In recent years, “creativity” has come to be seen as a crucial feature of urban development; a way of addressing the issues of globalisation, technological change and international city competition. Increasingly, cities are investing in cultural infrastructure and promoting creative industries by zoning art districts, building museums and theatres, and installing galleries and performance spaces in derelict industrial buildings.
Indeed, creativity can be a way to cope with the gradual loss of local and regional cultural identity by replacing it with an urban one. It can be a way to make local economies more competitive, and achieve social cohesion and inclusion in urban communities.
The possibility of using creativity to enhance cities has excited policy makers, policy advisors and academic researchers alike. However, attempts made to produce the creative city, such as promoting and building cultural flagship projects or hosting cultural events, don’t always yield long-term results.
Similarly, the promotion of cultural and creative industries rarely acts as a solution for ailing local economies. In the end, the promotion of the “creative city” has just acted as a kind of window dressing, and has gradually been replaced by other paradigms, such as the smart city, the compact city, the resilient city, the healthy city or even the wise city.
However, the successful city balances creativity with economic competitiveness, social inclusion and sustainability. This is the real challenge faced by city mayors and local stakeholders.
To manage this, creativity must be linked to political ambitions and financial commitments to create jobs and affordable housing for all citizens, and to take action in improving cultural education and sustaining the environment. Otherwise, the creative turn of local politics remains just an exercise in rhetoric and symbolic politics.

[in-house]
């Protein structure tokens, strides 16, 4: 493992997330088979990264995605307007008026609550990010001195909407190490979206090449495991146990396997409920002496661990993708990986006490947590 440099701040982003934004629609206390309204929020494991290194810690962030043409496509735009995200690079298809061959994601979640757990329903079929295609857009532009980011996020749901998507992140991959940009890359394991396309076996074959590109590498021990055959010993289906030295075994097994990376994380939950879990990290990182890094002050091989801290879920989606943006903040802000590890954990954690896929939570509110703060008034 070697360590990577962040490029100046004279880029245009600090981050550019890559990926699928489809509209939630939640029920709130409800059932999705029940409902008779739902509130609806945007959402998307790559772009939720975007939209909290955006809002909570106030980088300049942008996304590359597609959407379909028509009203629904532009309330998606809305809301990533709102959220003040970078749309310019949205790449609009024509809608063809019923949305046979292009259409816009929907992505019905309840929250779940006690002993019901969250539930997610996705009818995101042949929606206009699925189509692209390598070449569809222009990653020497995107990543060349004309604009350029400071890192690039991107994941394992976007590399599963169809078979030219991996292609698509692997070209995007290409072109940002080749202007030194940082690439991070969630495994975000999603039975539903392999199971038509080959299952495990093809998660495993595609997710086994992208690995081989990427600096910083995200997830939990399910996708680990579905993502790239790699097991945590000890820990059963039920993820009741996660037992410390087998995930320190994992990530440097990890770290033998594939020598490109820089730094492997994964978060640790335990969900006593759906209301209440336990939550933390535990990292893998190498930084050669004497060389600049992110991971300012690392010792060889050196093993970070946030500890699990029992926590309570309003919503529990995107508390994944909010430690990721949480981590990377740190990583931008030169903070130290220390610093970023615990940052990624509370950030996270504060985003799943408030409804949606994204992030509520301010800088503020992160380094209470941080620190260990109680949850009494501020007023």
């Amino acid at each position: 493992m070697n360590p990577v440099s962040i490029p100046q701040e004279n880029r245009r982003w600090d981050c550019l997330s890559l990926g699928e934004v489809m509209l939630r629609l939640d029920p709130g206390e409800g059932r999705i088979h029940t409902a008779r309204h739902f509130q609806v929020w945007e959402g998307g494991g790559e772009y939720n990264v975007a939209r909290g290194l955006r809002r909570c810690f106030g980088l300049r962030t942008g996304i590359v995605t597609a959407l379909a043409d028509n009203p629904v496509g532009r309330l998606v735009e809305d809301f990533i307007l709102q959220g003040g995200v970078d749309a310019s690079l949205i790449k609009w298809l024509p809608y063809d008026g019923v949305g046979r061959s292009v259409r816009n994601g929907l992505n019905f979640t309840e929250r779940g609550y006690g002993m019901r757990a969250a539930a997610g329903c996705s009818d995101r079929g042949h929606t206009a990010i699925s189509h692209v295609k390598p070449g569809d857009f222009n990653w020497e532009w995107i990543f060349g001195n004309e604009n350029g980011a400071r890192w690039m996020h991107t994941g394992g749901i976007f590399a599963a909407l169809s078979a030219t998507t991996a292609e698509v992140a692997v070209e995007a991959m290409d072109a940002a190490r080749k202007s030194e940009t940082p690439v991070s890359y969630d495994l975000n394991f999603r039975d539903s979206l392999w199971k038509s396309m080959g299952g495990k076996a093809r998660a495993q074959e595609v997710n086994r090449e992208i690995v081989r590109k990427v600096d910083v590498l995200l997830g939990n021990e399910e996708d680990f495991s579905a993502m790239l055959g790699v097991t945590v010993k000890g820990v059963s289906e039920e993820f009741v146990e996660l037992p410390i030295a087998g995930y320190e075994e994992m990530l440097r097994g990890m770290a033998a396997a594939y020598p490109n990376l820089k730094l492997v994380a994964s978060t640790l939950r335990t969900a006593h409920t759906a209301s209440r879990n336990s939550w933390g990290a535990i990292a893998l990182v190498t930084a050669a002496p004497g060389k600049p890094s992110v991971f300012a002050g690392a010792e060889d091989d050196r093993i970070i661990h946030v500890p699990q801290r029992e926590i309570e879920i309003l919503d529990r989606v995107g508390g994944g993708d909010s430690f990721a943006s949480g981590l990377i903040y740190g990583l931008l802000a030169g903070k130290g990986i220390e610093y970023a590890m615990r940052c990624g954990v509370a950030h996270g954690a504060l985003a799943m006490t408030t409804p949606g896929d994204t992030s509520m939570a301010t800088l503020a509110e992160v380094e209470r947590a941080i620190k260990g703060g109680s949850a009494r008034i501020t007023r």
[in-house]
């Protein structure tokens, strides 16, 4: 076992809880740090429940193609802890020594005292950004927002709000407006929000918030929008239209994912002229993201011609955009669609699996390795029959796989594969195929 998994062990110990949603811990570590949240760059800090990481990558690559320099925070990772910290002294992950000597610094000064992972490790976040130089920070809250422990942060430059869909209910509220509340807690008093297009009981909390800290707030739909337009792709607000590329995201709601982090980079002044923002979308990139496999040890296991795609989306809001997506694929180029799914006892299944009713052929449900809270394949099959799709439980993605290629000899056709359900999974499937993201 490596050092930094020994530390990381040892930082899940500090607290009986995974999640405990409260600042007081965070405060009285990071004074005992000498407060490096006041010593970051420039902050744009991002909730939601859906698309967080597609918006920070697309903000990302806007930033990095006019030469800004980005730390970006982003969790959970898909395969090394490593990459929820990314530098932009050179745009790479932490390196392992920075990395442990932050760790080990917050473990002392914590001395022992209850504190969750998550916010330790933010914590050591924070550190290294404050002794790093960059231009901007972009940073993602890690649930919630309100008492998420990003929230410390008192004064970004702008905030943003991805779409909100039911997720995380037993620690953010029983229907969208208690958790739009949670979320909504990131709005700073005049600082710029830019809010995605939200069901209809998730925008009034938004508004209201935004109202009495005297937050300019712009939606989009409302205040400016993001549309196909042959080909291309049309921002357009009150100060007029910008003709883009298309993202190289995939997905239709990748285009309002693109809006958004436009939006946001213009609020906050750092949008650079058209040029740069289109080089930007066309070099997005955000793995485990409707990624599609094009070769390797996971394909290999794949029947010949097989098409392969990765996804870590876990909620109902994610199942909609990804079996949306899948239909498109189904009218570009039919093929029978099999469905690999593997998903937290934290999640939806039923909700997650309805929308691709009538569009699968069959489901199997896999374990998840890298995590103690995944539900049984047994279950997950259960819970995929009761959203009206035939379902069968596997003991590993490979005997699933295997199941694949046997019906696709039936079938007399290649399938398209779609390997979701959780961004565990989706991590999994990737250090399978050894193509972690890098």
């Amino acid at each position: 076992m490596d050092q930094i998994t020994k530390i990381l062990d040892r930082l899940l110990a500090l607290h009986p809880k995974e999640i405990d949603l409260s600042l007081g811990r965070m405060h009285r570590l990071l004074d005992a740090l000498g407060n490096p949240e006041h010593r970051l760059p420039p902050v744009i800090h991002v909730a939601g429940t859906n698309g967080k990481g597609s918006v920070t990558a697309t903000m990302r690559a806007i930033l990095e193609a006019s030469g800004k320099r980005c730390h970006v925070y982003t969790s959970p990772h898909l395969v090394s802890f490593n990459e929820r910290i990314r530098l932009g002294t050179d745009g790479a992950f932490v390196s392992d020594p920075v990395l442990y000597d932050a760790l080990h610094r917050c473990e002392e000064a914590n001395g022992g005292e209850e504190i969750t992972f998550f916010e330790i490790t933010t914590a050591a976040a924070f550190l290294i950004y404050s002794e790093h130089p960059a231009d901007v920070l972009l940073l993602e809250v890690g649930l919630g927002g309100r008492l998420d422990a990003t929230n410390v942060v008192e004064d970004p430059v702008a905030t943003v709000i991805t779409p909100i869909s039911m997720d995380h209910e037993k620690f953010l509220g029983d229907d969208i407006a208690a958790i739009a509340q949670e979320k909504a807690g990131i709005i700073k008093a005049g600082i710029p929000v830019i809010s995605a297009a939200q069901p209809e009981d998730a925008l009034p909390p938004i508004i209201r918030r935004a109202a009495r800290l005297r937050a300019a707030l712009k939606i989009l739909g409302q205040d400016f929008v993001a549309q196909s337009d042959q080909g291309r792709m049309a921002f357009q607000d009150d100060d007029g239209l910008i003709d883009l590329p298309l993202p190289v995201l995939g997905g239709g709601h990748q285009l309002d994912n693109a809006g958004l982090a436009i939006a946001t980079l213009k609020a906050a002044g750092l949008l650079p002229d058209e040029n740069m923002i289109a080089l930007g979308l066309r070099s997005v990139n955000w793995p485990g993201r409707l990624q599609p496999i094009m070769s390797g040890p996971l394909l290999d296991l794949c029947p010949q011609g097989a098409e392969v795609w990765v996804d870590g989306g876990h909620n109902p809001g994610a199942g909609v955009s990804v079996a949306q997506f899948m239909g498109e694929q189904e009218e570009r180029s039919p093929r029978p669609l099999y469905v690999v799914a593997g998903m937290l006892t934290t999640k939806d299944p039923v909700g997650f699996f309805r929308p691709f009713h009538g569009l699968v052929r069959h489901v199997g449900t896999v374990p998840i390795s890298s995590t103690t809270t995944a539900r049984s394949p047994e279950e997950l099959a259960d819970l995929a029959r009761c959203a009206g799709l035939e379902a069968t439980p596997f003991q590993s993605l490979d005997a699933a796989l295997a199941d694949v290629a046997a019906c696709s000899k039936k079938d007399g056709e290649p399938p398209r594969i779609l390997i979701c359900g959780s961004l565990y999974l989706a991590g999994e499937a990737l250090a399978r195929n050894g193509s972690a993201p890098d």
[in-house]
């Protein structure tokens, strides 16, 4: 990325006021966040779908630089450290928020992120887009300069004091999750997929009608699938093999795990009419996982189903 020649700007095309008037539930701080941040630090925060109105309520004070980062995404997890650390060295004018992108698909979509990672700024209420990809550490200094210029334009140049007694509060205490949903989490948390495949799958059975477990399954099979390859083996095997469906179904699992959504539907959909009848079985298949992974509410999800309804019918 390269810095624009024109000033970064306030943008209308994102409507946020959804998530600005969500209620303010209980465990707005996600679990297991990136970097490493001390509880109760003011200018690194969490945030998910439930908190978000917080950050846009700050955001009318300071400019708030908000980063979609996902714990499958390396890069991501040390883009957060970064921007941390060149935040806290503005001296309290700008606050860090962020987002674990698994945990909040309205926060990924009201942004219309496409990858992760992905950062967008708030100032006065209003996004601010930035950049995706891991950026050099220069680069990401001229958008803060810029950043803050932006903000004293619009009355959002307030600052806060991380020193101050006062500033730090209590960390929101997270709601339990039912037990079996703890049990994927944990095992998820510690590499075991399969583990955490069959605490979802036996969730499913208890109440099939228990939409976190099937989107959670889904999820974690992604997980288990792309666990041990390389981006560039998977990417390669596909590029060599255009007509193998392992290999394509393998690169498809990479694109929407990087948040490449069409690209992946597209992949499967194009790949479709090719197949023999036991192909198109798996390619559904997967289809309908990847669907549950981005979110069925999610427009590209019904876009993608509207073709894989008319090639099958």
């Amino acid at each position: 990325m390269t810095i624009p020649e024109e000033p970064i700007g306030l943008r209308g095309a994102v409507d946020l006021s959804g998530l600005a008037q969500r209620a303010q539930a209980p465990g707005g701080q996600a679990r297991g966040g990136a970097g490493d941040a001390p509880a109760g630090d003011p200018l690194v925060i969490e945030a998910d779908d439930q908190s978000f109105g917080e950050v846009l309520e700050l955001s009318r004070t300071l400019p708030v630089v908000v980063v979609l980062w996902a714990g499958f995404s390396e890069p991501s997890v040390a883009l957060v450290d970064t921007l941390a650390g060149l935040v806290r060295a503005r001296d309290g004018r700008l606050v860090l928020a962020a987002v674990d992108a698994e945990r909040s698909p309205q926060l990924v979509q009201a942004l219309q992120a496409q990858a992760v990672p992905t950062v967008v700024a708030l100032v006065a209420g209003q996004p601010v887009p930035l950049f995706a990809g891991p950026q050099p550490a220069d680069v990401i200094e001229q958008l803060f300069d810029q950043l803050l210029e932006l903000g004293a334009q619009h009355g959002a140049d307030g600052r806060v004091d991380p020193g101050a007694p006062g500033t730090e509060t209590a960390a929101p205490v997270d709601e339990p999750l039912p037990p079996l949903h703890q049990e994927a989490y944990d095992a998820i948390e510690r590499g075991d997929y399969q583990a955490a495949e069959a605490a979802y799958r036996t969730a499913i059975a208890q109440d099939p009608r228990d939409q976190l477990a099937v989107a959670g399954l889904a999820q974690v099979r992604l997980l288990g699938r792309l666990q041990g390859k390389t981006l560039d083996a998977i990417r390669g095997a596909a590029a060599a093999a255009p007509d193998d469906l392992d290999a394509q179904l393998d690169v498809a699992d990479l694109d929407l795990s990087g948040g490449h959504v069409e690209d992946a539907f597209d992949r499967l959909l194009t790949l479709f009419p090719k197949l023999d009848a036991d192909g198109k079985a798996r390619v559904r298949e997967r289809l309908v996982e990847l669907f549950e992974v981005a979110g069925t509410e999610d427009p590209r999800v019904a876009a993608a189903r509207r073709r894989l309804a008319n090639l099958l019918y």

Can creativity help bridge the four fields of political action in cities? Here are a few answers:
Developing culture-based strategies for social inclusion can meet criteria for sustainable development, and demonstrate competiveness, when implemented efficiently. Careful screening of projects or strategies, to see whether they meet all four t fields of action, will help to identify appropriate innovations.
Creativity can be used in urban projects to help remove stakeholder objections and local administrative obstacles. Finding strategic, creative allies for launching, developing and implementing projects urban development is an essential dimension of creative local policies.
Continuous dialogues between local government and local people can result in creative approaches, which may even be more economic than a top-down, money-bolstered approach.
An occasional look over the fence into neighbouring urban areas may result in surprisingly simple solutions. Even if projects in other regions are rarely transferable across cultural boundaries, they can serve as very efficient informal checklists for exploring new approaches to urban development.
In the end, pathways must be found between policies which favour vested economic interests, those which respond to social disparities, and those which protect the endangered environment. This requires more than just rhetoric creativity. It requires willingness to rethink policies and act in a creative way.
Klaus Kunzmann is professor emeritus of the Technical University of Dortmund. He will be giving a talk on this topic tonight as part of the Inside Out Festival 2014.
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